(PRWEB UK) 7 May 2014
Business Monitor has just released its latest findings on Saudi Arabia’s Automotives sector in its newly-published Saudi Arabia Autos Report. Business Monitor remains positive on the medium-term outlook for Saudi new vehicle sales. They are currently targeting just under 20% growth over the 2014-18 period. This should see total new vehicle sales break through the 900,000 unit barrier during 2016 and approach 1mn by 2018.
However, Business Monitor note that this growth marks a slight moderation on their previous calls for 24% growth over the 2014-17 period. This is due to the fact that Business Monitor’s Country Risk team has become slightly more negative towards the economic outlook for the country. Although they retain their view that GDP should grow by 4.3% in real terms over 2014, they are then projecting growth to moderate to 3.3% in 2015 on the back of flat oil prices and a gradual decline in the pace of government spending. In particular, the outlook for the key oil sector is increasingly mixed, with output growth likely to be constrained by rising production from Iraq and non-OPEC members. Moreover, they expect the pace of government spending growth to slow this year, on the back of lower oil prices and the need to address longer-term pressures on the fiscal accounts.
That said, Business Monitor retains a bullish view on private consumption, forecasting growth of 5% in 2014. Strong levels of private consumption should also lend support to demand for new cars. Moreover, auto financing should also remain fairly cheap, with monetary policy conditions set to remain supportive. Saudi consumer price inflation (CPI) averaged 3.7% y-o-y in 9M13, with Business Monitor forecasting CPI to remain at a relatively moderate 4.0% in 2014. As such, we expect no change to the Saudi Arabian Monetary Agency's key policy rates over the coming quarters, with the repo and reverse repo set to stay at their current levels of 2.0% and 0.25% respectively. This will help any Saudi residents who require financing in order to purchase a new vehicle.
Recent news flow continues to bear out Business Monitor’s view that Saudi Arabia will become an ever more important regional autos hub over the coming years. In March 2014, local media were reporting that Indian automaker Tata Motors intends to spend GBP100mn (US$166.73mn) on developing a plant that will be used for producing 100,000 vehicles annually, which would be able to address the rising demand for its cars in the Middle East region. Meanwhile, Tata's Jaguar Land Rover (JLR) subsidiary is likely to sign an agreement with its counterparts in Saudi Arabia for constructing an assembly factory in the Eastern Region. The proposed facility will be initially used to make a new version of its Land Rover Discovery and is expected to hire 4,000-5,000 workers.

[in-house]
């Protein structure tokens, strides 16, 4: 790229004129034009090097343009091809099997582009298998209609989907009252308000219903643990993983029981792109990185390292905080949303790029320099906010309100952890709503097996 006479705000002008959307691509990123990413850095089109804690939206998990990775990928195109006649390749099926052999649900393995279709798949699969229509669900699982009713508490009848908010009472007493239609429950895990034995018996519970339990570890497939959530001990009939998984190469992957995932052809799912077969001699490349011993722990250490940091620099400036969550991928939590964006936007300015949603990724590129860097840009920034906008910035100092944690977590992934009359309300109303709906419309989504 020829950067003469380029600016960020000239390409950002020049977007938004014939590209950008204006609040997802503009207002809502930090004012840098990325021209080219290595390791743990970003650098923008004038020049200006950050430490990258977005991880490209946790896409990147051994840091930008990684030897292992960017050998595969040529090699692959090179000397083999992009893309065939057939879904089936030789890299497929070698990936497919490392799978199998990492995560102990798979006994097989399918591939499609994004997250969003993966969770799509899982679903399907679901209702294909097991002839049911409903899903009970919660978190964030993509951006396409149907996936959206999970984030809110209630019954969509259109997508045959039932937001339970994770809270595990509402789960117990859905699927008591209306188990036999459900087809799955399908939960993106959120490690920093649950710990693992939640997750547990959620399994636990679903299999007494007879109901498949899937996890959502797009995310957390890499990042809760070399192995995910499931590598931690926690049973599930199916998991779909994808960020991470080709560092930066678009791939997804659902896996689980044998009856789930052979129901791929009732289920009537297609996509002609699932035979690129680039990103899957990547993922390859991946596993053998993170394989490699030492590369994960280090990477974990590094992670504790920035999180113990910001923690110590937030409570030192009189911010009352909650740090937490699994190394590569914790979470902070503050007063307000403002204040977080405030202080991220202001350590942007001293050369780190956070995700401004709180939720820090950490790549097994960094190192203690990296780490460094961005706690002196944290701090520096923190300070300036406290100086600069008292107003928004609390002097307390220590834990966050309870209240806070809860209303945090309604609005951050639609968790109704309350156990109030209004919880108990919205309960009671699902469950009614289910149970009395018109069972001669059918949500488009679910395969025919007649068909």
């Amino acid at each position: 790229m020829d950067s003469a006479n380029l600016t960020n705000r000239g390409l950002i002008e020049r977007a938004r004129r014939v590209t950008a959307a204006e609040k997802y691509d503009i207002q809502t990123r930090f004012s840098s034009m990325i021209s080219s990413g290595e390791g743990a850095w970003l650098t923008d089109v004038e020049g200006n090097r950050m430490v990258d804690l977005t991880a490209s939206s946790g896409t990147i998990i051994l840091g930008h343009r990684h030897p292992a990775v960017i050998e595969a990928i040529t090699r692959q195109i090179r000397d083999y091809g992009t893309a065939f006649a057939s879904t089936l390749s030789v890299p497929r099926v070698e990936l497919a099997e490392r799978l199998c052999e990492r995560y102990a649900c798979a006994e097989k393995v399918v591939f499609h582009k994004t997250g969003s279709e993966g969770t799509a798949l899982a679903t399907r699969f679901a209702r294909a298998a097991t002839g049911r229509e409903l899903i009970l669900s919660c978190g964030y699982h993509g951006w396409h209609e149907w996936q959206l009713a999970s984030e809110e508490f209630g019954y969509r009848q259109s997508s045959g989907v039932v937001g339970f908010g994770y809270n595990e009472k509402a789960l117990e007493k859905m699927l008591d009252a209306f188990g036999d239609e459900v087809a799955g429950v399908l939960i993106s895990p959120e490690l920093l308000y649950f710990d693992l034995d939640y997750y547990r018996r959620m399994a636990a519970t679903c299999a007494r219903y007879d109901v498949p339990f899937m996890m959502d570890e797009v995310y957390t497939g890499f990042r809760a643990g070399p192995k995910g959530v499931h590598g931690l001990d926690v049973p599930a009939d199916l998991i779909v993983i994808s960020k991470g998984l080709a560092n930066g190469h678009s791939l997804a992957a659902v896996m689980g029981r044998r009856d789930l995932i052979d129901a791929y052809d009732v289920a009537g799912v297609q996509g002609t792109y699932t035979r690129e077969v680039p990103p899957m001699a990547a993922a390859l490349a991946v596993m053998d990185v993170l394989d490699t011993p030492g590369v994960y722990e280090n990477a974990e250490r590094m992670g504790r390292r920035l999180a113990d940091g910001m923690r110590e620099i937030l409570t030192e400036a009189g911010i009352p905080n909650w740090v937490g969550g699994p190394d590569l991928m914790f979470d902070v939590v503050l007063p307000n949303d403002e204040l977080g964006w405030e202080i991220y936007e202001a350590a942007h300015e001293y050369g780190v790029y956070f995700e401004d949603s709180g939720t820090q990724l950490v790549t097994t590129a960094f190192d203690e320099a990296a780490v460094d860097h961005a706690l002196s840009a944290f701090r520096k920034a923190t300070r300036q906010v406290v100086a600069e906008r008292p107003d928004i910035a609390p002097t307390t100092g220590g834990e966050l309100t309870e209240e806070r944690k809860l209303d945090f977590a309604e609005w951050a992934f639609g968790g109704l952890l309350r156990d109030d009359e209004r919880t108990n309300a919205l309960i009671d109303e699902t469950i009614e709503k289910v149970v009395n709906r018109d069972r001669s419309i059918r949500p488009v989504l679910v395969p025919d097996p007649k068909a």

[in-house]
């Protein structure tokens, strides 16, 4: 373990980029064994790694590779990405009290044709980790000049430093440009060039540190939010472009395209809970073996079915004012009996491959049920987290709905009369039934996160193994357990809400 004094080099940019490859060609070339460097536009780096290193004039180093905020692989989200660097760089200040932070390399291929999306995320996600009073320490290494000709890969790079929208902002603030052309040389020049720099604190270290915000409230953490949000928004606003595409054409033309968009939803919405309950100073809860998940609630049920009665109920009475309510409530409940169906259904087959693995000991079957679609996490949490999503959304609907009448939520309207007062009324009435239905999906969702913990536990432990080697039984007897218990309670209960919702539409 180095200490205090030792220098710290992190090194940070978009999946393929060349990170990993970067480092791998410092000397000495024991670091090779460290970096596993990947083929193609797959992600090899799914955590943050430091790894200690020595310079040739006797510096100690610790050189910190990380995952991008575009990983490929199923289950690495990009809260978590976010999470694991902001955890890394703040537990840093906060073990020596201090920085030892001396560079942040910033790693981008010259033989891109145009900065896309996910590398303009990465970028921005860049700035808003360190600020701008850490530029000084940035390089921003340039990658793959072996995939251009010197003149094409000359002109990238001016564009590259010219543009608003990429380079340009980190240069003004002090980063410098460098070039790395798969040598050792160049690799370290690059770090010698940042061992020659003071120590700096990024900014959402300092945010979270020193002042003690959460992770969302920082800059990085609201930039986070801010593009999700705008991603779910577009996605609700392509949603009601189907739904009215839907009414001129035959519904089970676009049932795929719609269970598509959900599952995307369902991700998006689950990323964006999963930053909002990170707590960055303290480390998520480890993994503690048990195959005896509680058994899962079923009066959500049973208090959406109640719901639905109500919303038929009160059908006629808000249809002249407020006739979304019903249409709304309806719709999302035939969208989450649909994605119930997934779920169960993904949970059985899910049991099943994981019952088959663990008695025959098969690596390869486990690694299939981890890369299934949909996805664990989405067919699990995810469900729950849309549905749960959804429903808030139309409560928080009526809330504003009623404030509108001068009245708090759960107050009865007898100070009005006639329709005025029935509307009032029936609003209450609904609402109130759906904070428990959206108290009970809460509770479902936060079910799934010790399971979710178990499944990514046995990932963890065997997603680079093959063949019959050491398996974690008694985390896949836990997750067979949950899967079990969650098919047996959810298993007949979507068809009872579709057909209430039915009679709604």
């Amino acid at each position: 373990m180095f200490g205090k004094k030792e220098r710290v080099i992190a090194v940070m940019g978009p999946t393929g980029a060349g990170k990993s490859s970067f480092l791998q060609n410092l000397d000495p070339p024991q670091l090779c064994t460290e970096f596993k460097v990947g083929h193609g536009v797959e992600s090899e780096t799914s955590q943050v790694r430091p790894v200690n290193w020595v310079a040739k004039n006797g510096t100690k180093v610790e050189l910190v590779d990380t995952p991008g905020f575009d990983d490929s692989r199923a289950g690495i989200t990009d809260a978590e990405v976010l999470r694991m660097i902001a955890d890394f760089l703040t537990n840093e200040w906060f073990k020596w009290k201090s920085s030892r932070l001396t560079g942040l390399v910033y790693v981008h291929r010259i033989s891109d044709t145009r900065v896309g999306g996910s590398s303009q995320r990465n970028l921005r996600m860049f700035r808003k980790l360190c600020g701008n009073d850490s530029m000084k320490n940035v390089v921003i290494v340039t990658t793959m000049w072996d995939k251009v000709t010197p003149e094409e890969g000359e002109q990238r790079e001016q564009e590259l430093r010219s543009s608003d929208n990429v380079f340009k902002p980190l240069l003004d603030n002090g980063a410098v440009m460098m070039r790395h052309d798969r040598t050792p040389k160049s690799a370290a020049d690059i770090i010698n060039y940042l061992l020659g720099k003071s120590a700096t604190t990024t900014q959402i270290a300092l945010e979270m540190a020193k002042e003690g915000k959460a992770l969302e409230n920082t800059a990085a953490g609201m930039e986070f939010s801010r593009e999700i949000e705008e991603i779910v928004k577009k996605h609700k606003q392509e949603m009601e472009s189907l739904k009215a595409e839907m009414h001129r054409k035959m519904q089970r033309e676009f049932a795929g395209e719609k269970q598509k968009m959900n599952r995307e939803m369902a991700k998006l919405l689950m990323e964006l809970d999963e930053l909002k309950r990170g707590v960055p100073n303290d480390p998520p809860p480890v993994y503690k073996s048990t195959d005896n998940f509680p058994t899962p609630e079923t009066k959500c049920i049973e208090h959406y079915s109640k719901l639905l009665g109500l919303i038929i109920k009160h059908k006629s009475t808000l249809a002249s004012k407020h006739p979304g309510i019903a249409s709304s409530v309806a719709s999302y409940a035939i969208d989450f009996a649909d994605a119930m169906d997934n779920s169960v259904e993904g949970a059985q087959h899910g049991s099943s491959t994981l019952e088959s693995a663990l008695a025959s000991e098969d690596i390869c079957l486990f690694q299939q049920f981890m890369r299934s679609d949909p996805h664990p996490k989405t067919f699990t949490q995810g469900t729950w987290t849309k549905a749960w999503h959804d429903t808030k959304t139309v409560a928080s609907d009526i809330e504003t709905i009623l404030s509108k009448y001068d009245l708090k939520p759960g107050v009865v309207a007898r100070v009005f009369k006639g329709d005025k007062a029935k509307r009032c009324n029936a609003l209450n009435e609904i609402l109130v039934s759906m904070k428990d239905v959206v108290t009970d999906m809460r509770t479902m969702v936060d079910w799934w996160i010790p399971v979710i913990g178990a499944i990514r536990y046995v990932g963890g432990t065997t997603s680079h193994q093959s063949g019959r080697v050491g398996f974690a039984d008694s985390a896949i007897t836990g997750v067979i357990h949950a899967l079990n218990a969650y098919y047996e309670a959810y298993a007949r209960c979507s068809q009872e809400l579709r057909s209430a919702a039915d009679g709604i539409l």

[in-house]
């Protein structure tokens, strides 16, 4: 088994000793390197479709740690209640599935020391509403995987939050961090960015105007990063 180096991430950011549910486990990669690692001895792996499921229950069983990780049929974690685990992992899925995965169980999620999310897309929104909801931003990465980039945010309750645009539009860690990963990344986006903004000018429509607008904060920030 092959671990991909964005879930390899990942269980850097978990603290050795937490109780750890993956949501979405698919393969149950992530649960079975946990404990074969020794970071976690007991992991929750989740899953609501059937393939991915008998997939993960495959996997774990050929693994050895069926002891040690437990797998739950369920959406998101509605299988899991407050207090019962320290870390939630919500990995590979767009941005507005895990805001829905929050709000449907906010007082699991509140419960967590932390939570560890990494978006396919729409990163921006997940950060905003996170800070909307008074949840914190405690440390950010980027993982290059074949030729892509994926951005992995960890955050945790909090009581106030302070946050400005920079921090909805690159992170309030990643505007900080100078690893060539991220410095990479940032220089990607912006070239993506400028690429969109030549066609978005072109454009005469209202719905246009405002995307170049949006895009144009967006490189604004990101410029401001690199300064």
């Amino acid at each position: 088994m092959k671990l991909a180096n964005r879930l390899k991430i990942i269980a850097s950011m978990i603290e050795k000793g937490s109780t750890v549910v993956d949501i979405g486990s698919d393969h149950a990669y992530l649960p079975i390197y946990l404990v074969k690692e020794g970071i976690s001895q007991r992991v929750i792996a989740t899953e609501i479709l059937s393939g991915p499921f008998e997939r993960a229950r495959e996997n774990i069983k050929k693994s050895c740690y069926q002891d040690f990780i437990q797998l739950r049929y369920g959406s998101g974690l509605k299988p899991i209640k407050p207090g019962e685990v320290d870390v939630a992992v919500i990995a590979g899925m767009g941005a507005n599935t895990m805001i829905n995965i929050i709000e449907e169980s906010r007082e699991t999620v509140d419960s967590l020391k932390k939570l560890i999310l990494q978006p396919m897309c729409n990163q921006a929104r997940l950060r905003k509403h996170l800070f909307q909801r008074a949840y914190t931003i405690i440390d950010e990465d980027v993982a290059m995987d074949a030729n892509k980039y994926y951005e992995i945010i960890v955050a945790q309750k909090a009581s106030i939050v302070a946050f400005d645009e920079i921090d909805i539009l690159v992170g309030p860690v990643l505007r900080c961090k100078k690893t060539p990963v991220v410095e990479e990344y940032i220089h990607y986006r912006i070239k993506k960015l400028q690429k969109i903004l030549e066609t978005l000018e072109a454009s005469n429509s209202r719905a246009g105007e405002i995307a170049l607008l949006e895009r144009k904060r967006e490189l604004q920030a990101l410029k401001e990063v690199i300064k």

In February 2014, AutomobileGuru reported that South Korean steel manufacturer POSCO's trading subsidiary Daewoo International plans to set up a car manufacturing plant in Saudi Arabia. The main participants in the project are reportedly POSCO, the Saudi Arabian Public Investment Fund and an automobile subsidiary of Saudi's Al Safari group. Daewoo International plans to supervise the entire process of assembly production starting with the planning phase, while POSCO Engineering & Construction, the group's construction subsidiary, may undertake the actual building of the plant. According to the report, should the project receive approval, than annual production of up to 150,000 cars could start in 2017, with scope for some of this output to be exported to other Gulf Cooperation Council (GCC) countries.
In the same month, it was reported that the Chinese government is considering whether its carmakers could set up manufacturing facilities in Saudi Arabia to help meet growing demand. 'There is an initial desire for the production of cars (in Saudi Arabia), but the idea is still undergoing studies,' Li Chenwang, China's Ambassador to the country told the Aleqtisadiah newspaper. Chinese companies already operate in other sectors, such as telecoms, infrastructure and contracting in the country. The ambassador added that the Chinese government aims to further expand the business relationship between the countries.
For 2014, Business Monitor has made some changes to the automakers covered in their Company Profiles within the Saudi Arabia Autos Report. They are now concentrating on the local operations of the three best-selling automakers in the country, Toyota, Hyundai and Ford. Further information on these companies (including SWOT Analysis) can be found in the report.
To find out more about this report and Business Monitor’s forecasts for the Saudi Arabian Autos sector please click here.
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